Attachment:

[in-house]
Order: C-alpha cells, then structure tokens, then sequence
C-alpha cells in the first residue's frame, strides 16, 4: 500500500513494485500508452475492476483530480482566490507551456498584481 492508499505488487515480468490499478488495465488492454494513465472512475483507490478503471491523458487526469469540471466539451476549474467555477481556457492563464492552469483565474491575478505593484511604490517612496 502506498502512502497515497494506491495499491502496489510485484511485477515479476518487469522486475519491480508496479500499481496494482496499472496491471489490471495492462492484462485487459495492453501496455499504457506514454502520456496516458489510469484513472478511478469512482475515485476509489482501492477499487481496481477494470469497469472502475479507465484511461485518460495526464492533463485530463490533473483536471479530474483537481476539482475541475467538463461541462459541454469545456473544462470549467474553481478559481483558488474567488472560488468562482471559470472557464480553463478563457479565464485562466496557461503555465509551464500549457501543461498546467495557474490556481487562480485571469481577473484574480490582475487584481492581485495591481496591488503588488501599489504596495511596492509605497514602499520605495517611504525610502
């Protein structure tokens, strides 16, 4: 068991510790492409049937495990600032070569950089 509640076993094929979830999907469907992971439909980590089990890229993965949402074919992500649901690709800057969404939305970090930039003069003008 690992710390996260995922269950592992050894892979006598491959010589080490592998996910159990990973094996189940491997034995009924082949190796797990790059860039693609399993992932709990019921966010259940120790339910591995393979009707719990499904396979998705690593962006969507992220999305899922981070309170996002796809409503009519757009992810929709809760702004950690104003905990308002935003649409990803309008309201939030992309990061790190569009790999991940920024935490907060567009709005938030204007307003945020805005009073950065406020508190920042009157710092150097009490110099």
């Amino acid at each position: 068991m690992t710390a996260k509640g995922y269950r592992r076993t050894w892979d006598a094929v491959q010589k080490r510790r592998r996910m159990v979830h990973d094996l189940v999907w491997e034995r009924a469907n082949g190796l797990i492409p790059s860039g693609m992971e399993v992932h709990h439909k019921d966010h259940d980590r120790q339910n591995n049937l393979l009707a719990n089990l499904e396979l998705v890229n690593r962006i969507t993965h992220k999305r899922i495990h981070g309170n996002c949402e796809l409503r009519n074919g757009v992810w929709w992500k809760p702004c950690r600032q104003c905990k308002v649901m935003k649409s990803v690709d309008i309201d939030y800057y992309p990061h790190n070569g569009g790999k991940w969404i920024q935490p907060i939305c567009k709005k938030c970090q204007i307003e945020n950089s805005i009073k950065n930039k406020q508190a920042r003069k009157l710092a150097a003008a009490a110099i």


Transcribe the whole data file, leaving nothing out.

[in-house]
Order: C-alpha cells, then structure tokens, then sequence
C-alpha cells in the first residue's frame, strides 16, 4: 500500500513494485500508452475492476483530480482566490507551456498584481 492508499505488487515480468490499478488495465488492454494513465472512475483507490478503471491523458487526469469540471466539451476549474467555477481556457492563464492552469483565474491575478505593484511604490517612496 502506498502512502497515497494506491495499491502496489510485484511485477515479476518487469522486475519491480508496479500499481496494482496499472496491471489490471495492462492484462485487459495492453501496455499504457506514454502520456496516458489510469484513472478511478469512482475515485476509489482501492477499487481496481477494470469497469472502475479507465484511461485518460495526464492533463485530463490533473483536471479530474483537481476539482475541475467538463461541462459541454469545456473544462470549467474553481478559481483558488474567488472560488468562482471559470472557464480553463478563457479565464485562466496557461503555465509551464500549457501543461498546467495557474490556481487562480485571469481577473484574480490582475487584481492581485495591481496591488503588488501599489504596495511596492509605497514602499520605495517611504525610502
């Protein structure tokens, strides 16, 4: 068991510790492409049937495990600032070569950089 509640076993094929979830999907469907992971439909980590089990890229993965949402074919992500649901690709800057969404939305970090930039003069003008 690992710390996260995922269950592992050894892979006598491959010589080490592998996910159990990973094996189940491997034995009924082949190796797990790059860039693609399993992932709990019921966010259940120790339910591995393979009707719990499904396979998705690593962006969507992220999305899922981070309170996002796809409503009519757009992810929709809760702004950690104003905990308002935003649409990803309008309201939030992309990061790190569009790999991940920024935490907060567009709005938030204007307003945020805005009073950065406020508190920042009157710092150097009490110099």
């Amino acid at each position: 068991m690992t710390a996260k509640g995922y269950r592992r076993t050894w892979d006598a094929v491959q010589k080490r510790r592998r996910m159990v979830h990973d094996l189940v999907w491997e034995r009924a469907n082949g190796l797990i492409p790059s860039g693609m992971e399993v992932h709990h439909k019921d966010h259940d980590r120790q339910n591995n049937l393979l009707a719990n089990l499904e396979l998705v890229n690593r962006i969507t993965h992220k999305r899922i495990h981070g309170n996002c949402e796809l409503r009519n074919g757009v992810w929709w992500k809760p702004c950690r600032q104003c905990k308002v649901m935003k649409s990803v690709d309008i309201d939030y800057y992309p990061h790190n070569g569009g790999k991940w969404i920024q935490p907060i939305c567009k709005k938030c970090q204007i307003e945020n950089s805005i009073k950065n930039k406020q508190a920042r003069k009157l710092a150097a003008a009490a110099i």